Pit Bull Victim Tells Story
Billings, MT - The Billings Outpost published an article today that revealed some history of the recently proposed Montana pit bull ban sponsored by Robyn Driscoll. The new bill has pit bull fanatics going wild, even dangerously so. Montana may be a state that will not tolerate such intimidation tactics. Futhermore, as a state that has yet to be struck by the pit bull epedemic that plauges many other states, Montana has every reason to prohibit the future breeding of pit bulls now.
"A pit bull’s slashing fangs made an activist of Doug Ruebke, who proved that a person need not represent a billion-dollar corporation or a 10,000 member association to lobby the Legislature. Ruebke persuaded his district representative to introduce legislation banning pit bulls.
His attack on pit bulls began with a pit bull’s attack on him. Ruebke and his best friend, Buster, were strolling down 31st Street South when a pit bull burst from a yard across the street and slammed into Buster. Buster is Ruebke’s Shih Tzu but is probably better known in Billings than his owner. Buster’s Second Hand Store at Minnesota Avenue and South 27th Street was named for him.
Buster weighs less than 20 pounds. Shih Shuhs were bred in Japan to be lap dogs. Pit bulls range upward to 80 pounds. Pit bulls were developed to kill other animals. They are still bred in the United States to kill other dogs. The pit bull scattered chunks of Buster across the sidewalk and into the street. The aggressor’s fangs raked the smaller dog’s neck and side. Ruebke jumped in to save his pet and was bitten on the hand and arm. The dog broke one of Ruebke’s fingers."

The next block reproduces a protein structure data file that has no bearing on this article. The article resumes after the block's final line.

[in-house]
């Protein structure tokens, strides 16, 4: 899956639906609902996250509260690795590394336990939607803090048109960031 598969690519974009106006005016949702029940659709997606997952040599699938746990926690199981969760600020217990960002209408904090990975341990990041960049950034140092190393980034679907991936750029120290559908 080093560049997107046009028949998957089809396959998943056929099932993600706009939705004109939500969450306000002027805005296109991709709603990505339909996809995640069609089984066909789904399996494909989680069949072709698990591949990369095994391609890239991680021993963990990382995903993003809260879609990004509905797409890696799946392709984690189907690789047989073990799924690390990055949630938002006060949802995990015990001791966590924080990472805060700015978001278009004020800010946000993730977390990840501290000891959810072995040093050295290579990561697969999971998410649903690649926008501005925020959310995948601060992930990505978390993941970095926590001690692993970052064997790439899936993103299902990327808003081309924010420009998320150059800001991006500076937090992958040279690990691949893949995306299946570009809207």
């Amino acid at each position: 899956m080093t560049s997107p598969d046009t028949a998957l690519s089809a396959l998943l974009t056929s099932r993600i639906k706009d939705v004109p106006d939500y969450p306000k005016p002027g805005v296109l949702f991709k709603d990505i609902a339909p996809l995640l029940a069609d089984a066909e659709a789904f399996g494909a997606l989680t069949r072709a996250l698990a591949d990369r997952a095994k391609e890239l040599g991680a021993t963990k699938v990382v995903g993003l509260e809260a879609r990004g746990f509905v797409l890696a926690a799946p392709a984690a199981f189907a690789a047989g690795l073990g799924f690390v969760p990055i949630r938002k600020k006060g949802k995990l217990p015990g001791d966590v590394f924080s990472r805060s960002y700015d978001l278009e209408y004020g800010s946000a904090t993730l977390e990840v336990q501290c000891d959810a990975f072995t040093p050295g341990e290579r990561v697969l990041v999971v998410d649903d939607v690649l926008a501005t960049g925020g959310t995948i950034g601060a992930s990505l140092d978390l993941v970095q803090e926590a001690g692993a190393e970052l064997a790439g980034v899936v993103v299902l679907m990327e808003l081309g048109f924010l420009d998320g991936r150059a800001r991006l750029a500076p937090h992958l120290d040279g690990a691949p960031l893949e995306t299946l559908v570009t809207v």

The article goes on to talk about the well-known dog bite injury study, the CDC fatal attack study and PETA's position on pit bulls. What the article leaves out are recent pit bull fatalities. Between January 1, 2006 to December 31, 2008, pit bulls killed 52 Americans -- that's one American dead by pit bulls every 21 days during this period. Of all 88 fatalities recorded by DogsBite.org during this 3-year period, pit bulls were responsible for 59%.
NOTE: The article also contains errors. Currently, the only state that regulates pit bulls is the great State of Ohio, which declares pit bulls as "vicious" and requires owners to carry $100,000 in liability insurance, securely constrain the dog when on-property and to use a chain-link leash when off-property.
01/14/09: More U.S. Cities Proposing Pit Bull Regulations
12/11/08: Who Authored the CDC Fatal Dog Attack Report (1979 to 1998)?